As a self-described "old TV guy," Les Moonves, president and CEO, CBS Corp. (NYSE: CBS), probably has some personal reasons to feel mildly defensive when he's repeatedly asked about the network's older audience demos. During his opening keynote at the McGraw-Hill Media Summit, he sought to deal with that issue in a wide-ranging talk with BusinessWeek editor Stephen Adler that drew on the economic downturn, digital media revenues, his continued admiration for NBC Universal/News Corp.'s (NYSE: NWS) online video venture Hulu and CBS' cautious acquisitions strategy.
-- Old media: Moonves and Adler engaged in some good natured - mostly - sparring over age-ism and advertising. "From the time I came to CBS in 1985, we have skewed older. We're dealing with the fact that an 18-year-old 18-34 are the only upscale demographic. There are no upscale 18-34 - except my children. It's a bullsh*t demographic category. We sell over half our advertising to a 25-54 demo. Older people need more medicine and so, pharmaceutical advertisers are attracted to shows like 60 Minutes. It's a system we're trying to change. The boomer is still where the money is."
-- Reliance on ads: "Our business is over 70 percent ad supported. We make adjustments to reflect the economy. There are cutbacks in personnel, changes in cost structure. Some say the content business is recession proof. I don't buy that, but it is less affected. Disney (NYSE: DIS) is mostly theme parks. When you examine it closely, we're not down terribly. Autos, retail are down, pharma is up. We're not going to do badly."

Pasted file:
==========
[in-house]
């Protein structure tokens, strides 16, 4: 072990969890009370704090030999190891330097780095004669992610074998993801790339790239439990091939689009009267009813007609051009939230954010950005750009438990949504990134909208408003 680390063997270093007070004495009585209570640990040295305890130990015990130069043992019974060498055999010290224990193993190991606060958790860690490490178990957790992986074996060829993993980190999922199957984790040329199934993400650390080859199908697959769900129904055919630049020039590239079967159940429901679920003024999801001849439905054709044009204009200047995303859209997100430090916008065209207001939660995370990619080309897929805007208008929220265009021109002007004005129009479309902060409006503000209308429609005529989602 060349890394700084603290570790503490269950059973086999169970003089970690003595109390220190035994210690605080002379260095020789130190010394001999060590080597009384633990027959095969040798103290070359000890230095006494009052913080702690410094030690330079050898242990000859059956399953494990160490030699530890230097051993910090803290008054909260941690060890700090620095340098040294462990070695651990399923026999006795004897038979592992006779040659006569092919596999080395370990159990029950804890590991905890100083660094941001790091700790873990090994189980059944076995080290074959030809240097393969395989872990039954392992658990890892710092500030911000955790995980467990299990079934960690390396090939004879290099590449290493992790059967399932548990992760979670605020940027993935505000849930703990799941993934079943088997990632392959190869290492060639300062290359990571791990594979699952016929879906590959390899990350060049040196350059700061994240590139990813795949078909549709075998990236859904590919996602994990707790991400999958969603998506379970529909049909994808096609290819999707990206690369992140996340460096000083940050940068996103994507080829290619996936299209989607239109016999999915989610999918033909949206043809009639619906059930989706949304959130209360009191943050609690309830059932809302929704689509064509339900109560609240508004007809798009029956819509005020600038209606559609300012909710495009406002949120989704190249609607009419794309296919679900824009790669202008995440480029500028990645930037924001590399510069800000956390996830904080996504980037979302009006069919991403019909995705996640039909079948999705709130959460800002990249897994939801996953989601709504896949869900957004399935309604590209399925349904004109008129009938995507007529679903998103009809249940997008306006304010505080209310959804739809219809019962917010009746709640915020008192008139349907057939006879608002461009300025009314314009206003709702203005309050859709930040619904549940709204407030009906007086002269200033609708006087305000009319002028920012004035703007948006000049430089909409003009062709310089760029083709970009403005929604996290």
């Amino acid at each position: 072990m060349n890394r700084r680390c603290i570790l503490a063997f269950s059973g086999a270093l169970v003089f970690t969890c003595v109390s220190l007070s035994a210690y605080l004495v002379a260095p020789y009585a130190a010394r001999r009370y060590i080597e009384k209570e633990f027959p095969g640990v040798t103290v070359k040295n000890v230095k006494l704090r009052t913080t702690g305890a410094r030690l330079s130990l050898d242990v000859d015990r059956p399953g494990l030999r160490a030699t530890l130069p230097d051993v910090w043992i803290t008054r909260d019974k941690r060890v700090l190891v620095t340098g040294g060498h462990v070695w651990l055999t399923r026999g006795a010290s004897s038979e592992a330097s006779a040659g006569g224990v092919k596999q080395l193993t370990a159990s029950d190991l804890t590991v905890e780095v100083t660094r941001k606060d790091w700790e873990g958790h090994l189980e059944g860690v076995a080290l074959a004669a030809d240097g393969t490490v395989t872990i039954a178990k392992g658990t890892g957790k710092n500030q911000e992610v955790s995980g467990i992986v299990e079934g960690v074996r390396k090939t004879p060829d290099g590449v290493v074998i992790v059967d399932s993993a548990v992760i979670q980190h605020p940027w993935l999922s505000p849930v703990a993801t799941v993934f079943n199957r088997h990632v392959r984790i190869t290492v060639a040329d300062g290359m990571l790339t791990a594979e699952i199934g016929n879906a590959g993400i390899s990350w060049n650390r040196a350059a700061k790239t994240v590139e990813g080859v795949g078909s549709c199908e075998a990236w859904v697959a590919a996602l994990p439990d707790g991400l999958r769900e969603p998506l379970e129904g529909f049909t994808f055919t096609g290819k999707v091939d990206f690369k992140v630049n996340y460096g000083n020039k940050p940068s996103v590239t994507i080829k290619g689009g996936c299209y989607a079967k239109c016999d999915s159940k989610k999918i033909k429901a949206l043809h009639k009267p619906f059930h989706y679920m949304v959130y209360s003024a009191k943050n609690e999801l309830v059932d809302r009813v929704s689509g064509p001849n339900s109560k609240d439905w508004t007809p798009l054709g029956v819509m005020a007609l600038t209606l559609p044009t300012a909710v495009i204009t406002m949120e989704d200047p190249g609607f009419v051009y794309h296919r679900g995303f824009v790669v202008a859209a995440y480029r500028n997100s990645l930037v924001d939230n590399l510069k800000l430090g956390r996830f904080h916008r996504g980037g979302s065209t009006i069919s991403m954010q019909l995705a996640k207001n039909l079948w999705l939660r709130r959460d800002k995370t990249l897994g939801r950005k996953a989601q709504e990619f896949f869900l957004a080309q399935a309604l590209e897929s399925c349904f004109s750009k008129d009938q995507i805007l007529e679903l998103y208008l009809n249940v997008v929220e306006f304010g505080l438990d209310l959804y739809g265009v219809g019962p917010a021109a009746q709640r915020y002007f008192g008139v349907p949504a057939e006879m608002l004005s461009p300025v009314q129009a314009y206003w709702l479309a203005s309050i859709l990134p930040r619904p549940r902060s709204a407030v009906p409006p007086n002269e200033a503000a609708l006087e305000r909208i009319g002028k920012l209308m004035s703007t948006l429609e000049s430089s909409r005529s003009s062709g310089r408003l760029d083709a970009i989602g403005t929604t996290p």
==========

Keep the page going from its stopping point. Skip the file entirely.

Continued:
-- Online additives: "Marketers convention wisdom is that ads on internet will take away from other media. Hasn't happened yet. Mostly print and radio will be affected Our online revenues are north of $200 million, growing 30 to 40 percent. It's not affecting TV. It's not subtractive, it's additive. Most advertisers want to participate in both." Lots more on acquisitions and other topics in extended entry
-- Acquisitions: "We have a couple billion in cash, our capital structure is such that we've increased our dividend four or five times in the past year. The acquisition prices over the past year have been absurd and the people who bought those things might agree today. We would have liked Univision - Spanish market is improving and it has good management. Price was too high. Having this much cash and a low debt ratio there will be opportunities this year, more so than a year ago. Not for $15 billion - it's too high for not a core business. Looking at content companies, new media companies. Wall St. gets nervous when we mention acquisitions - we made three acquisitions and they have been small. We will not do dilutive acquisitions. "
-- On the Weather Channel: Would CBS be interested in owning the cable channe? Moonves: [The Whether Channel] is showing itself to everybody - and we're one of them. It would fit like College Sports. So you sound pretty interested. As I said, we look at everything, but everybody - Time Warner (NYSE: TWX), Disney, - is kicking the tires."